2. Behavioral

What sets ‘behavior’ apart from other psychological components is the fact that it is observable and measurable with the precision that ‘emotions’ and ‘cognitions’ cannot achieve. 

This is precisely the reason why behavior continues to be chosen as the main focus of development by BCBA professionals and counselors.

Therefore, the assessment tools and settings used within an ABA must not focus on implicit thought and emotive content but rather on explicit and pragmatic behavior.

Disconnect decisions that individuals have acted upon, the emotion they are actually expressing in the form of crying, laughing, etc as well as the everyday routines and habits that they continue to maintain over time.

3. Analytic

Behavioral Analysis is a science, which is why the subjective selection and interpretation of data is avoided as much as possible. Behavioral technicians are expected to make use of existing assessment tools as much as possible and to choose from available scientific literature.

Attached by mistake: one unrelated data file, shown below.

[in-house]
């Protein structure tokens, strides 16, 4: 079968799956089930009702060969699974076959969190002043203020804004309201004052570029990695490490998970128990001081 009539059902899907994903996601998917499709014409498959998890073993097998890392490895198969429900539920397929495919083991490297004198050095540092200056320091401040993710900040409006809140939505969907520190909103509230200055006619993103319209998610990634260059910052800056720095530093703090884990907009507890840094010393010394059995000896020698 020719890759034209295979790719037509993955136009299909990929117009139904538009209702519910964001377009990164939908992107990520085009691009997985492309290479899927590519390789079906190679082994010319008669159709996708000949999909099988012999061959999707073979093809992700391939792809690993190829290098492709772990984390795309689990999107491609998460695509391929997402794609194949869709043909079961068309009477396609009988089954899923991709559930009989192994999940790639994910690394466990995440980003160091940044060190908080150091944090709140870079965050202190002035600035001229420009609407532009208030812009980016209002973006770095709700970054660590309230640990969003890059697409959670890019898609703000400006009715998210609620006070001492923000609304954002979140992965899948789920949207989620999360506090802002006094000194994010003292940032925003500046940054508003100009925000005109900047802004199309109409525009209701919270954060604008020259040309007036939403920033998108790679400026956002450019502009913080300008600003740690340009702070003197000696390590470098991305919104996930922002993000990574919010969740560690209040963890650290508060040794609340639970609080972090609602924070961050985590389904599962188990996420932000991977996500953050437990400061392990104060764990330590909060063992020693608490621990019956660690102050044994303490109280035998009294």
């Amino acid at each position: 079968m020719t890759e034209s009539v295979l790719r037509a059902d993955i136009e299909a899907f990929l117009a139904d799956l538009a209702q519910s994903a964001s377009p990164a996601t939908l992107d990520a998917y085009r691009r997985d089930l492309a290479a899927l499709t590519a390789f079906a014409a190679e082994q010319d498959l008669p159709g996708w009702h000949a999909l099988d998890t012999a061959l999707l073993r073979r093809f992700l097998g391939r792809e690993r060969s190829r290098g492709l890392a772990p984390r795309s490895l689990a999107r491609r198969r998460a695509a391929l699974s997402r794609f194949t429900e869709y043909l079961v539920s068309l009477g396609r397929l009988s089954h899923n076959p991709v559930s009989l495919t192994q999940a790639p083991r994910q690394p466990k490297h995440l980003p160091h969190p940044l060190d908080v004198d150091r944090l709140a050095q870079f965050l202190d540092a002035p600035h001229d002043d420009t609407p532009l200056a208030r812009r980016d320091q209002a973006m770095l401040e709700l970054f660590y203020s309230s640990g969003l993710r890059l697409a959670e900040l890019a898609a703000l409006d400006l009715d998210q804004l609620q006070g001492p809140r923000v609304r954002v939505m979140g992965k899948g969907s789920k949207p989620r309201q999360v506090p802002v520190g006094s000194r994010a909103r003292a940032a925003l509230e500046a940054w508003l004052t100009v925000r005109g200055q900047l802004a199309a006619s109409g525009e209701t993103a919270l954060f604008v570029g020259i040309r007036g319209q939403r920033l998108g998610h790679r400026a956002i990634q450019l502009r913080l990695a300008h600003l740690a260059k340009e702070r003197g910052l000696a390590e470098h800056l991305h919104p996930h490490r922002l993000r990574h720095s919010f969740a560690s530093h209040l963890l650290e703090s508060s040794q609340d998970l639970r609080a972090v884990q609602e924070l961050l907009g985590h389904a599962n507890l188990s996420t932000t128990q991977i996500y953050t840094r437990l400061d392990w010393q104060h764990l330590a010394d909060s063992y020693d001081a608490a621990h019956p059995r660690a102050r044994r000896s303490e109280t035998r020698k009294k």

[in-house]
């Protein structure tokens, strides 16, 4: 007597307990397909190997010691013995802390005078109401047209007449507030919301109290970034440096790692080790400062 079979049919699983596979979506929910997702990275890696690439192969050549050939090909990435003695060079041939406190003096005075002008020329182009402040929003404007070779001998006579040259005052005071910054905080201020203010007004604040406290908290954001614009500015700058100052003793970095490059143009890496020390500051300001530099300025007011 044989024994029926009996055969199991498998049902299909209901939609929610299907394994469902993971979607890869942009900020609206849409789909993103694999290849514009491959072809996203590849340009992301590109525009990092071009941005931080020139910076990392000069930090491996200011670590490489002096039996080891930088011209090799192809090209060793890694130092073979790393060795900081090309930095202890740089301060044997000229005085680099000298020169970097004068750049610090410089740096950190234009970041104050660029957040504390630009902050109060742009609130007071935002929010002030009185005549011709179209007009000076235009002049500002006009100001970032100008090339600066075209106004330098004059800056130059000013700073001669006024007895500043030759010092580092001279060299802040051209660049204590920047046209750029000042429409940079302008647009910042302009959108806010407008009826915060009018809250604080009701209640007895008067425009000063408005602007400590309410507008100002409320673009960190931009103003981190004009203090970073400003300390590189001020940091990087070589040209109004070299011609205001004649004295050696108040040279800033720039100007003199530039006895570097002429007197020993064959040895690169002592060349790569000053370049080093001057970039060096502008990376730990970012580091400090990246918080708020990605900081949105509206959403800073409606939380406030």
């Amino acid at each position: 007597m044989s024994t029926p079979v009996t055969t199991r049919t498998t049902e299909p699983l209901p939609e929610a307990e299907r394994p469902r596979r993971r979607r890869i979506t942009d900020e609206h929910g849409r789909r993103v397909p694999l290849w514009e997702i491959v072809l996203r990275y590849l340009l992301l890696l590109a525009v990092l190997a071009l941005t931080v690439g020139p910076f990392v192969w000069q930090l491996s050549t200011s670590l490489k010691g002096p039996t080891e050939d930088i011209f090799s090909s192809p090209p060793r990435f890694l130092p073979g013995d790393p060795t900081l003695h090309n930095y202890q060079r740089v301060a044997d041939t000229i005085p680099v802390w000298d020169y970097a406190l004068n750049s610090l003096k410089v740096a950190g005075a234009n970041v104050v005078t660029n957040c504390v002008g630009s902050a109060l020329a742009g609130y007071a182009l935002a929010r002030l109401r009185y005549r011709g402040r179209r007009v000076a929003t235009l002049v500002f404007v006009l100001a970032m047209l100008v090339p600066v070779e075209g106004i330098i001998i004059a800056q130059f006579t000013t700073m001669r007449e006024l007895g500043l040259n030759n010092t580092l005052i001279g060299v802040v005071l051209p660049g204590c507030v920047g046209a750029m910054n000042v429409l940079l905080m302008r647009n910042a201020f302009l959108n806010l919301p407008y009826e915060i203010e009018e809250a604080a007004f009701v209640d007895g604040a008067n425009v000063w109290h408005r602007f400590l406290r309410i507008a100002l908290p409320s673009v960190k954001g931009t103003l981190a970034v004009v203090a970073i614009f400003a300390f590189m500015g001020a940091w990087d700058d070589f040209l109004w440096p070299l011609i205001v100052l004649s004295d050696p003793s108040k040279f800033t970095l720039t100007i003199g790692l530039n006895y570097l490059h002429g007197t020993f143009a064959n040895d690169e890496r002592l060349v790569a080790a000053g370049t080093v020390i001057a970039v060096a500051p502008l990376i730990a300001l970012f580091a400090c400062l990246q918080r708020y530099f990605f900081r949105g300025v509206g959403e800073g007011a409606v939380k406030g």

The Journal Of Applied Behavioral Analysis (JABA) regularly publishes detailed research that helps technicians understand the pros and cons of a certain technique.

The proper analysis of information is even more important. Evidence-based results should be given priority over faith and intuition because this will help the client, in the long run, to understand that limitation in a not specific way.

4. Technological

The 7 dimensions of ABA stress the importance of concise and coherent procedures. All measurement techniques make use of the latest technology, filling the physical and geographical gap with virtual assessment tools. Behavior technicians are encouraged to use such interventions so that the client can benefit the most from these assessments.